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3rd Sunday of Advent, Yr C, 16.12.2012
Zeph 3.14-20:
Canticle: Isa. 12.2-6:
Phil 4.4-7:
Luke 3.7-18: (1117)

God for whom we watch and wait, you sent John the Baptist to prepare the way of your Son: give us courage to speak the truth, to hunger for justice, and to suffer for the cause of right, with Jesus Christ our Lord.

The Prophets bolster and clarify our understanding of Jesus

          We are in Year C of the RCL, so today, when we think of John the Baptist on this Third Sunday in Advent, our gospel continues to be drawn from Luke.  Luke has more to say about the Baptist than any other gospel.  John Wilkinson preached a fine sermon last Sunday.  But he preached it on today’s theme, John the Baptist.  So after making a few more observations on Luke’s portrayal of John, I am going to touch on last Sunday’s theme, the Prophets.

          Both Luke and Matthew present John as preaching with strong threshing imagery in which people will be sorted out in a way akin to throwing the crop up in the air with a winnowing fork so that the wind catches the chaff and blows it away with the good wheat falling back to the ground to be gathered into the barn while the chaff is burned up.  In other words, to use a more modern idiom, he is preaching hellfire and damnation, and that’s what awaits you if you don’t repent!  This threatening imagery reminds me of men wearing sandwich boards on front and back declaring ‘Repent, for the end is nigh’.  In fact, the way Luke writes his account, he transfers elements of John’s threshing imagery to the day of Pentecost, with the wind of the Spirit, and the tongues of fire on the heads of the disciples as marks not of judgement but as signs of the in-breaking of the gift of the loving Spirit.

          I trust that all of you have heard of the ‘good cop – bad cop’ routine.  In case you haven’t, it’s the device in cop shows where one partner of a pair of policemen gives a very threatening approach to a suspect and then the other partner sweet-talks the suspect.  Both Luke and Matthew see a similar type of contrast between John the Baptist and Jesus.  We see it in the statement on Jesus’ lips that John came playing funerals and the Son of man, i.e., Jesus, came playing weddings and you refused to join in either way, saying that John was mad and Jesus was a drunkard.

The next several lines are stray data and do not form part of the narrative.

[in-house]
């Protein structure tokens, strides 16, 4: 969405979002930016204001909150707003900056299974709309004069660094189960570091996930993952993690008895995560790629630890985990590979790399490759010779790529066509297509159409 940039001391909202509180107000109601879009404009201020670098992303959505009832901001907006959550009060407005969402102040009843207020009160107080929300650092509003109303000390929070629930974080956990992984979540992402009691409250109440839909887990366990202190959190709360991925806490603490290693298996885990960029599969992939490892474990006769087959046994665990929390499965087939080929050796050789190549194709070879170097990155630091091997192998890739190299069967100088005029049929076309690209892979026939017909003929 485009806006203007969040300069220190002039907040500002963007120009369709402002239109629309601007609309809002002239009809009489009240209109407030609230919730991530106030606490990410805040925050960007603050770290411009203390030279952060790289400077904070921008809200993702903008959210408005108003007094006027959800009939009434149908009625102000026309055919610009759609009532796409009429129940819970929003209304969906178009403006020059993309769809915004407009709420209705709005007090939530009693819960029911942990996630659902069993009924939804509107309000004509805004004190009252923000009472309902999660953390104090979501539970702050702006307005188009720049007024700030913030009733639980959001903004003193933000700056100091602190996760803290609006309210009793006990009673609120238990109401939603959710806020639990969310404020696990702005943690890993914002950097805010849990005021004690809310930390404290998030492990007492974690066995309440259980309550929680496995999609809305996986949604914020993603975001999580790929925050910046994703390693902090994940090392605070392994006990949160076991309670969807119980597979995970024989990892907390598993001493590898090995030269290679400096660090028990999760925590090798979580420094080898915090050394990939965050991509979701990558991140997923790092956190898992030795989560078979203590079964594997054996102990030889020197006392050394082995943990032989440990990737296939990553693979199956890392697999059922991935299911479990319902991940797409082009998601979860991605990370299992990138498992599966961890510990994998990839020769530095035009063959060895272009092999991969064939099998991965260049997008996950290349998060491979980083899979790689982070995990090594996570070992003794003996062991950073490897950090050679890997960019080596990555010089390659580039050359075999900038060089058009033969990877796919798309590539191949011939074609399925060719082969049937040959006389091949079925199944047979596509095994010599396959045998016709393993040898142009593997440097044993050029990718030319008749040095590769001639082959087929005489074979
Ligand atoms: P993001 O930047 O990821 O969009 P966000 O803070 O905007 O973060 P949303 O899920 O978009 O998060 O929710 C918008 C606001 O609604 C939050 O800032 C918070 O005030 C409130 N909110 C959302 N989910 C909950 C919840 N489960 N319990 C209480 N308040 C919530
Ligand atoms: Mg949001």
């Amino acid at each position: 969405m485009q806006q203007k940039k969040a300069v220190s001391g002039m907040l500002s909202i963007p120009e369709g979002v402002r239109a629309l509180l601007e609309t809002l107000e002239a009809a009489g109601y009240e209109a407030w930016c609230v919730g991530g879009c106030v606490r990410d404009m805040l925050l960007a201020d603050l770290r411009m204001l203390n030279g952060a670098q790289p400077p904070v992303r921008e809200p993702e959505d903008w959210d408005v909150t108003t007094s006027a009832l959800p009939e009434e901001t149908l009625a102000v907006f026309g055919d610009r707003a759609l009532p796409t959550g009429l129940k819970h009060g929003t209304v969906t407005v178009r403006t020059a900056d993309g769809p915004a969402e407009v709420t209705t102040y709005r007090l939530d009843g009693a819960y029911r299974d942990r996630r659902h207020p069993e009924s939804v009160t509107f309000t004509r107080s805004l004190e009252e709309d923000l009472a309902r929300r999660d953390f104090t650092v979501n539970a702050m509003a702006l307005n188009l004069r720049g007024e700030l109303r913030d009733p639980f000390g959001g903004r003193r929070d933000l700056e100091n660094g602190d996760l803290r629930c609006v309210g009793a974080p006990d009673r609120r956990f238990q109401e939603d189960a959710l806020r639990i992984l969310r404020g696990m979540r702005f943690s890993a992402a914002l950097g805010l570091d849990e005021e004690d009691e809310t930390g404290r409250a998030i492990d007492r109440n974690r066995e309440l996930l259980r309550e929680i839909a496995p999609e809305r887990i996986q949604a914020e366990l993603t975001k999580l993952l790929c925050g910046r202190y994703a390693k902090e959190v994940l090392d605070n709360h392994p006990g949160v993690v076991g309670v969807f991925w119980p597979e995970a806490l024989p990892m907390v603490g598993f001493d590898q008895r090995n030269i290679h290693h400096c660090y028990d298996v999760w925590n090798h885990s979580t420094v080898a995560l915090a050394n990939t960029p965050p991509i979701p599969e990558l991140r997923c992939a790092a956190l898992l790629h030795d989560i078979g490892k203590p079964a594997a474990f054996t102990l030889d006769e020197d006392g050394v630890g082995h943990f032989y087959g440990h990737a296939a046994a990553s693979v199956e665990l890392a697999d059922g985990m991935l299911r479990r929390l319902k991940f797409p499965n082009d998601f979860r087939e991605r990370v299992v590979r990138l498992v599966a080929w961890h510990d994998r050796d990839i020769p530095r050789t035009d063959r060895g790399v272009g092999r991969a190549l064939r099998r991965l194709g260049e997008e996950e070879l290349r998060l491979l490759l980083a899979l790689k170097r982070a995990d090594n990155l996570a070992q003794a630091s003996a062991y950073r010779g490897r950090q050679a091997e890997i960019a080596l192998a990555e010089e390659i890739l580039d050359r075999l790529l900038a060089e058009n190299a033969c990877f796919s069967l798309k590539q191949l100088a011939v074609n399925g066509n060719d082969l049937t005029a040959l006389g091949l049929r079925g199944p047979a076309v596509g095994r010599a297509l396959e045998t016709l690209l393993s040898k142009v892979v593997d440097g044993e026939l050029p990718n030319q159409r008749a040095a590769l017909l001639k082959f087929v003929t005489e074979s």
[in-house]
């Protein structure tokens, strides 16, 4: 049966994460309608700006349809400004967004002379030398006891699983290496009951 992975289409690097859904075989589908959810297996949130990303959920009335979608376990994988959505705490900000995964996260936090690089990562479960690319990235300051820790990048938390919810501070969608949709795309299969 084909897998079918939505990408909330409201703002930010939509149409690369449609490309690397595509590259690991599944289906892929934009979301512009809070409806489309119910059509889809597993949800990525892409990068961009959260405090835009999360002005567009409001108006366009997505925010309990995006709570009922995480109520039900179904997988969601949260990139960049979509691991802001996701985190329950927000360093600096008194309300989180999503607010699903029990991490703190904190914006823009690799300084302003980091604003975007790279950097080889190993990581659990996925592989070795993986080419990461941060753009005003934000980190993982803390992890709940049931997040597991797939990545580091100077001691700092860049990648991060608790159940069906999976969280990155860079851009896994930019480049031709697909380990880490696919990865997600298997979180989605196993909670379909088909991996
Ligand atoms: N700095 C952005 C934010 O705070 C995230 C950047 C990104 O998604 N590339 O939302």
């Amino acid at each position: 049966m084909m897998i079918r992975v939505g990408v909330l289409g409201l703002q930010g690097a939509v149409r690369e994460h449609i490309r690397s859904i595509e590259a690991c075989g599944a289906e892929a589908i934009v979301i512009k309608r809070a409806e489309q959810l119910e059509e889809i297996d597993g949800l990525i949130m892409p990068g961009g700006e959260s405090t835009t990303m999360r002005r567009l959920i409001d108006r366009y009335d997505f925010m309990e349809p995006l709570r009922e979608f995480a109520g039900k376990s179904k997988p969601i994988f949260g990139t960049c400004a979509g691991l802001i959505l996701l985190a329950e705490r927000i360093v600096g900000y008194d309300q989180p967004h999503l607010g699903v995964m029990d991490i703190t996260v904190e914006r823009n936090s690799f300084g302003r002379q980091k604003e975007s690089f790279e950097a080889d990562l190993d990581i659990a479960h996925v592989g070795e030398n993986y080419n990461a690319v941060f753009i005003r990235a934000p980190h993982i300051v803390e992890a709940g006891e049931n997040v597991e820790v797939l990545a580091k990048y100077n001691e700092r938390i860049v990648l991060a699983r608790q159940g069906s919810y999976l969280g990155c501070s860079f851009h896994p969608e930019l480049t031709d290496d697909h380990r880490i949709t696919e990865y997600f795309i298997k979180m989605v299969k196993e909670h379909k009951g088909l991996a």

Historically speaking, it is likely that after his baptism at John’s hands Jesus was initially a follower of John, but he then struck out on his own with a very different approach.  What is clear, as indicated at the beginning of the 4th chapter of the Gospel of John is that during Jesus’ ministry the group following Jesus was making and baptizing more disciples than John’s group (4.1-2).

          In Luke’s account as we have it this morning, John gives very middle-of-the-road advice to the crowds, tax-collectors and soldiers.  One of Luke’s aims in the gospel and Acts is to avoid arousing any justifiable suspicion on the part of the Roman authorities.  John’s hellfire preaching, almost verging on the apocalyptic, might have aroused questions with the authorities.  The advice given by John according to Luke, especially that given to the tax-collectors and the soldiers, would certainly have allayed any such qualms by its obvious support for a quiet, settled atmosphere.